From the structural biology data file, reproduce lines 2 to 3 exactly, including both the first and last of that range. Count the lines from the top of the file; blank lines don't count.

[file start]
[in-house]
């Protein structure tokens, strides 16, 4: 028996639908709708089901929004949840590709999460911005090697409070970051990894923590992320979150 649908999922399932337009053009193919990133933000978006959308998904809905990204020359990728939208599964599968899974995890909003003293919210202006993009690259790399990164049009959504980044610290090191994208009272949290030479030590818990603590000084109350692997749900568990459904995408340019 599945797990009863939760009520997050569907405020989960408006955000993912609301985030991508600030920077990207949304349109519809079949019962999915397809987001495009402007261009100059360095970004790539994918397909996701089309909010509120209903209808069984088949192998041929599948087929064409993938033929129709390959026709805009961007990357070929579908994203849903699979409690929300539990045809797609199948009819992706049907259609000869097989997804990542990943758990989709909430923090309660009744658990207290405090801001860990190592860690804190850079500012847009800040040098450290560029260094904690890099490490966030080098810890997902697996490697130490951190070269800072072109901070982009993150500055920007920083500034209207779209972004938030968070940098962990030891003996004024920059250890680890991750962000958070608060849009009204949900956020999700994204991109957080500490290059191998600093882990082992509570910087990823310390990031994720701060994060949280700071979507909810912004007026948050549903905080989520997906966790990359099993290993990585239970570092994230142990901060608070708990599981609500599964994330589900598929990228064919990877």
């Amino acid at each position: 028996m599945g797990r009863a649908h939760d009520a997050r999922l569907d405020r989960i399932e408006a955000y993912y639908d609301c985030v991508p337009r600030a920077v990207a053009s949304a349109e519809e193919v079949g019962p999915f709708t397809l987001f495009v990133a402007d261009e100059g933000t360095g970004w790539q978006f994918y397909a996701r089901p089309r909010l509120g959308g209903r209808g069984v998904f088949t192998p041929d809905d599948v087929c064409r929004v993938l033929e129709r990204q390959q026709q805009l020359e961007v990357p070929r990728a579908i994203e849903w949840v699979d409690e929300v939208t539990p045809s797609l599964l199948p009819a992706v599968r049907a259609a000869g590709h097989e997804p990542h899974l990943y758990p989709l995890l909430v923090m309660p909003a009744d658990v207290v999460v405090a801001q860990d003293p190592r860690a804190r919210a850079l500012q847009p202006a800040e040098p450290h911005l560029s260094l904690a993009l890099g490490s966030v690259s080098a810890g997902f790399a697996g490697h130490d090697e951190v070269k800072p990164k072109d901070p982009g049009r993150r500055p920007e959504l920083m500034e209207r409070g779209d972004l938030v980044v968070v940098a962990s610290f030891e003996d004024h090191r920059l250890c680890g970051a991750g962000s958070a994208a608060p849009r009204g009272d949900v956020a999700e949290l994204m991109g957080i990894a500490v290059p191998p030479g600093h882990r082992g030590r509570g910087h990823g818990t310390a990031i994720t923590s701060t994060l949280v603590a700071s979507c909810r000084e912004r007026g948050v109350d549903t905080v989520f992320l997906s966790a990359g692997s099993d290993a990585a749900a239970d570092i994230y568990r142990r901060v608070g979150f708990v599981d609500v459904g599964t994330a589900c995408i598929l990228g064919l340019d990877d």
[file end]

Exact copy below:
């Protein structure tokens, strides 16, 4: 028996639908709708089901929004949840590709999460911005090697409070970051990894923590992320979150 649908999922399932337009053009193919990133933000978006959308998904809905990204020359990728939208599964599968899974995890909003003293919210202006993009690259790399990164049009959504980044610290090191994208009272949290030479030590818990603590000084109350692997749900568990459904995408340019 599945797990009863939760009520997050569907405020989960408006955000993912609301985030991508600030920077990207949304349109519809079949019962999915397809987001495009402007261009100059360095970004790539994918397909996701089309909010509120209903209808069984088949192998041929599948087929064409993938033929129709390959026709805009961007990357070929579908994203849903699979409690929300539990045809797609199948009819992706049907259609000869097989997804990542990943758990989709909430923090309660009744658990207290405090801001860990190592860690804190850079500012847009800040040098450290560029260094904690890099490490966030080098810890997902697996490697130490951190070269800072072109901070982009993150500055920007920083500034209207779209972004938030968070940098962990030891003996004024920059250890680890991750962000958070608060849009009204949900956020999700994204991109957080500490290059191998600093882990082992509570910087990823310390990031994720701060994060949280700071979507909810912004007026948050549903905080989520997906966790990359099993290993990585239970570092994230142990901060608070708990599981609500599964994330589900598929990228064919990877």
């Amino acid at each position: 028996m599945g797990r009863a649908h939760d009520a997050r999922l569907d405020r989960i399932e408006a955000y993912y639908d609301c985030v991508p337009r600030a920077v990207a053009s949304a349109e519809e193919v079949g019962p999915f709708t397809l987001f495009v990133a402007d261009e100059g933000t360095g970004w790539q978006f994918y397909a996701r089901p089309r909010l509120g959308g209903r209808g069984v998904f088949t192998p041929d809905d599948v087929c064409r929004v993938l033929e129709r990204q390959q026709q805009l020359e961007v990357p070929r990728a579908i994203e849903w949840v699979d409690e929300v939208t539990p045809s797609l599964l199948p009819a992706v599968r049907a259609a000869g590709h097989e997804p990542h899974l990943y758990p989709l995890l909430v923090m309660p909003a009744d658990v207290v999460v405090a801001q860990d003293p190592r860690a804190r919210a850079l500012q847009p202006a800040e040098p450290h911005l560029s260094l904690a993009l890099g490490s966030v690259s080098a810890g997902f790399a697996g490697h130490d090697e951190v070269k800072p990164k072109d901070p982009g049009r993150r500055p920007e959504l920083m500034e209207r409070g779209d972004l938030v980044v968070v940098a962990s610290f030891e003996d004024h090191r920059l250890c680890g970051a991750g962000s958070a994208a608060p849009r009204g009272d949900v956020a999700e949290l994204m991109g957080i990894a500490v290059p191998p030479g600093h882990r082992g030590r509570g910087h990823g818990t310390a990031i994720t923590s701060t994060l949280v603590a700071s979507c909810r000084e912004r007026g948050v109350d549903t905080v989520f992320l997906s966790a990359g692997s099993d290993a990585a749900a239970d570092i994230y568990r142990r901060v608070g979150f708990v599981d609500v459904g599964t994330a589900c995408i598929l990228g064919l340019d990877d």